There is much talk of smart buildings and smart cities. If these are based on the premise that the welfare of the people in them is paramount, then I think we will all be better off. There is money to be made in taking climate change seriously, and similarly, there is value in putting people at the center of your thinking in real estate.
In my opinion, there are seven generic key performance indicators (KPI’s) across asset classes within real estate that measure user experience. User experience equals brand, and brand equals value.
The first is connectivity. This means connectivity in three dimensions. Physical connectivity in the sense of transportation, ease of movement, and options for shipping and travel. Digital connectivity, the ability to find a fast and reliable internet connection—you cannot operate in the modern world without it. And lastly, intellectual connectivity, as in how large is the talent pool of intelligent, well educated people in your area. An elitist dimension perhaps, but we live in a world where there are increasing returns going to talent so investing where the most talent is makes sense.
The next is density. Much of the “as-a-service” or “on-demand” world requires relatively high density to make the unit economics work. So if you are selling to an audience that wants these services, you have to be operating in relatively dense locations.
Another increasingly important one is flexibility. Stewart Brand wrote his famous book How Buildings Learn in 1994, partly as a critique of architecture that was inherently inflexible. Since then, the need for flexibility has grown tenfold. We have little idea how our assets will be used in ten years. Designing and building for flexibility should be an absolute requirement of any new building. Similarly, divest out of assets that are not flexible, they will come back and bite you.
Optimal usability is another KPI that determines how well a space facilitates both productivity and pleasure. Offices have to be able to be configured and operated in a way that maximizes the productivity of people who use them. Offices that, for whatever reason, impair cognitive function (and cannot be fixed) have a decent chance of becoming stranded assets that no one wants, unless it’s to repurpose them. With retail assets, the critical point is whether the act of physically visiting them is enough of a pleasure or necessity to persuade a shopper not to just push that “one click” button from the comfort of their home. A store’s ability to integrate omnichannel and provide exceptional customer experiences are the deciding factors of its fate. If not, they are dead retail assets.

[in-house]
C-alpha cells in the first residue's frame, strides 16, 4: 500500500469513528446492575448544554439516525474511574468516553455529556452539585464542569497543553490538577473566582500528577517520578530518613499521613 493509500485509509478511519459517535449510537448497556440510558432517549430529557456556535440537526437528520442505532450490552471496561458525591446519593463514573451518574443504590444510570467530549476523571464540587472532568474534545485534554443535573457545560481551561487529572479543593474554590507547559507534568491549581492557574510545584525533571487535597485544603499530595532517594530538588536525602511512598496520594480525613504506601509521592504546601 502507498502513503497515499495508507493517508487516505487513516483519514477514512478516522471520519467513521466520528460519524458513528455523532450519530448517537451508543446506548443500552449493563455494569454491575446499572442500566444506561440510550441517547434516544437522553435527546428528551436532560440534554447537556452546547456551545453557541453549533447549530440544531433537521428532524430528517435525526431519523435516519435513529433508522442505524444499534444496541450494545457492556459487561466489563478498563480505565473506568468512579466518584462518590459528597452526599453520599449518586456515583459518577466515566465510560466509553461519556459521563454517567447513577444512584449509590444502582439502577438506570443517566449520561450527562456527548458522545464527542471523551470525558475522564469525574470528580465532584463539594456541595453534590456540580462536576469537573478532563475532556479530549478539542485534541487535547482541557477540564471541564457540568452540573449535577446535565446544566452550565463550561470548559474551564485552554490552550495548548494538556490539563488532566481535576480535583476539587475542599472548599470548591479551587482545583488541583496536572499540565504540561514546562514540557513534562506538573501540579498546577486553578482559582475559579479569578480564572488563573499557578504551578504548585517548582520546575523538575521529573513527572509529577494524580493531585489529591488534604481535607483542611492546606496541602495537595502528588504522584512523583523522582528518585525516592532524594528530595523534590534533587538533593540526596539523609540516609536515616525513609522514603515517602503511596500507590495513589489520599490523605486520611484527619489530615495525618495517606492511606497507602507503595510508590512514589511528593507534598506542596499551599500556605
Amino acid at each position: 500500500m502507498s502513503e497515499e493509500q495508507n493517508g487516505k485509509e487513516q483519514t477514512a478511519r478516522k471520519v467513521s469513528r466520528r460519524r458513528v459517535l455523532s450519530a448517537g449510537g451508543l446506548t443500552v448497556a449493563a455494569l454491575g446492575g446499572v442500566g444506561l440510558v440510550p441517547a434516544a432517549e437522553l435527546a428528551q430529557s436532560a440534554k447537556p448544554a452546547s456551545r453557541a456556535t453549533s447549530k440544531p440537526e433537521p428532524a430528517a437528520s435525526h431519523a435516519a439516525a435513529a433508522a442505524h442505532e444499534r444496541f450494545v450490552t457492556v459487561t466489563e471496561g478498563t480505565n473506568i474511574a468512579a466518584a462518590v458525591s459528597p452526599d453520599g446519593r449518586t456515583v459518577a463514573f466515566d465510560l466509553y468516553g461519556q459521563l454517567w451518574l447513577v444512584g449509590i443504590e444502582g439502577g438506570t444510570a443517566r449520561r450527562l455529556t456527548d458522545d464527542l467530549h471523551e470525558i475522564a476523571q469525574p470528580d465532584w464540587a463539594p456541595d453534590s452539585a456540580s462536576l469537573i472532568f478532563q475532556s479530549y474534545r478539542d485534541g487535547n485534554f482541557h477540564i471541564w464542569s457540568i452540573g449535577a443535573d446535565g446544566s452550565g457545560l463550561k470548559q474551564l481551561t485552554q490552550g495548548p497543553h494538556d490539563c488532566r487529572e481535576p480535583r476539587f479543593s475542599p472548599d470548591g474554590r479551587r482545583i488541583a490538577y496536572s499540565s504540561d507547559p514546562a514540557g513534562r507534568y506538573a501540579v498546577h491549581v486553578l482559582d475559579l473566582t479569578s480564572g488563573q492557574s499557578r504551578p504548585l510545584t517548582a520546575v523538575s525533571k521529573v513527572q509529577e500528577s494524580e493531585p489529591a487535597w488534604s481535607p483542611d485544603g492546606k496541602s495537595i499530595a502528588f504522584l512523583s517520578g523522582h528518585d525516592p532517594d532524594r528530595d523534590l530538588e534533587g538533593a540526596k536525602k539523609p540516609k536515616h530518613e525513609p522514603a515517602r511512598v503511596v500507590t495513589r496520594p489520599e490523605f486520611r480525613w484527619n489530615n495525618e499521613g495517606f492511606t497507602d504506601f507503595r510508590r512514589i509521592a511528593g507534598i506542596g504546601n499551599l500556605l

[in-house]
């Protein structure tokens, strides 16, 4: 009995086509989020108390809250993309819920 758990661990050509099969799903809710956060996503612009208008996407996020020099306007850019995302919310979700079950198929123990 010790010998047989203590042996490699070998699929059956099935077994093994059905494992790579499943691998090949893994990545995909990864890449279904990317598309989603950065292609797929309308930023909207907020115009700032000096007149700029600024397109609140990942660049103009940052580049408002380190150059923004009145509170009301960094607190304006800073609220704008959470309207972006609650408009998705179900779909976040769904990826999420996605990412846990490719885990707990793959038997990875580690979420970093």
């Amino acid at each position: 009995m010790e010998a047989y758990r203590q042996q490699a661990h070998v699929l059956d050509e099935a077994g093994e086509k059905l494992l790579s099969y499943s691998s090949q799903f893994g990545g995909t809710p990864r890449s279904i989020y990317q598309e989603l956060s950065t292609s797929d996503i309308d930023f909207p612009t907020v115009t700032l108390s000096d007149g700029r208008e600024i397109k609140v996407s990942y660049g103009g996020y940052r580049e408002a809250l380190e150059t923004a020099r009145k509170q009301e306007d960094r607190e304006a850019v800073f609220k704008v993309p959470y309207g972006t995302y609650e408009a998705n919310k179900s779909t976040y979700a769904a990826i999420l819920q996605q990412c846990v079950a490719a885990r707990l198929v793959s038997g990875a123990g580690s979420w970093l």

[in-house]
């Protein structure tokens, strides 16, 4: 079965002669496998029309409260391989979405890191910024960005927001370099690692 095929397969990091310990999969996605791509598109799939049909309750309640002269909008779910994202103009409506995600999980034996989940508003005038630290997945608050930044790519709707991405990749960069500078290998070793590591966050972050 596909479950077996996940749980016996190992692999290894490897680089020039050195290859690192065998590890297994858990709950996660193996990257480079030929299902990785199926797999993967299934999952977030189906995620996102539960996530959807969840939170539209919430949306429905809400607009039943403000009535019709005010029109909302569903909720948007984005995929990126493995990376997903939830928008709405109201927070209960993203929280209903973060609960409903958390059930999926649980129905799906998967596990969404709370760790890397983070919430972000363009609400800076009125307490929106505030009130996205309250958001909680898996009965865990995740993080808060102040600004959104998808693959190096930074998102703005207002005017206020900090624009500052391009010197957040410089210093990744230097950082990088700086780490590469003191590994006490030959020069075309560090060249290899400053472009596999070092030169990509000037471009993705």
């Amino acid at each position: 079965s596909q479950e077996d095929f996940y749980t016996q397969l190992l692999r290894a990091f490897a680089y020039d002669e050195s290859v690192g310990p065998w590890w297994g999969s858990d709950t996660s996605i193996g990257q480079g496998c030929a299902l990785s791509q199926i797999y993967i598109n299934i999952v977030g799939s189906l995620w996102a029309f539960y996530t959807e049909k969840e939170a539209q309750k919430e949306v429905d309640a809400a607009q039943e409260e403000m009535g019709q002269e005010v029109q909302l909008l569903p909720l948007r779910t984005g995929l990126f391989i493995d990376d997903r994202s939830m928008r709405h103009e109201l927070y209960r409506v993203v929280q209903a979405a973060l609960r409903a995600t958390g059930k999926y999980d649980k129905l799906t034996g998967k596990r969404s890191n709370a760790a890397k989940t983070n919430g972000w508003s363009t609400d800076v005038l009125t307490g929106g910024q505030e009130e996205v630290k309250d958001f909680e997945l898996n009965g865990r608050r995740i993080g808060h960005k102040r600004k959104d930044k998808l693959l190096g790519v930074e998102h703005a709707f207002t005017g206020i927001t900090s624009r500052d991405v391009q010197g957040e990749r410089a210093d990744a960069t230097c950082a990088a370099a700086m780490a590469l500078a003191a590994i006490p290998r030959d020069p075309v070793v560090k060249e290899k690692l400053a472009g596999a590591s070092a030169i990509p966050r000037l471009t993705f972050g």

Inseparable from what a space can do is how it can impact its occupants’ health and wellbeing, making wellness another key KPI. Given the poor air quality of so many cities, should it not be possible to leave a building healthier than when you went in? You have control over the environmental factors in your asset. To what extent do they aid, or impede, the health and wellbeing of the people using them?
As I have harped on already, one factor that cannot be forgotten is a building’s sustainability. The fastest way to destroy value in our modern world with our modern sense of social responsibility is to own unsustainable assets.
Last but not least, we have data, privacy, and ethics. There is a general breakdown of trust between the tech industry and their customers. We are all, to varying degrees, concerned about how companies like Facebook invade our privacy and monetize our personal information with reckless abandon. Within real estate we should not need to invade anyone’s privacy. But it will happen, either through design or simply sloppy network security. And when it does the backlash will be intense. So, it is vital for asset owners to address how they collect, store, manage, and maintain data about their customers. There are great things you can do with more data in real estate but, as laid out by The RED Foundation, in handling it, you must be accountable, transparent, proportionate, confidential, lawful, and secure. A lot of value rests on it.
Real estate investing has always been complicated but, it is increasingly becoming more so. The worst thing we can do, albeit the easiest, will be to stay roughly as we are, as if we still lived in a largely linear world. Because we do not. The world is increasingly exponential. There is a much higher chance of either destroying or creating a lot of value. Maintaining value will be the hard thing.
So how can we sum up the new drivers of valuation? While you may choose to ignore all the commentary above about non real estate factors within the industry, you can not ignore the sustainability issues around climate change. Especially if you’re of the mind (like I am) that real estate investment is still a great industry to be in. According to the Financial Times in October 2019, “Bonds worth $15tn—roughly a quarter of the debt issued by governments and companies around the world—are currently trading with negative yields.” This is unlikely to continue, and when it stops, where else can you deploy very large sums better than in real estate? [Propmodo]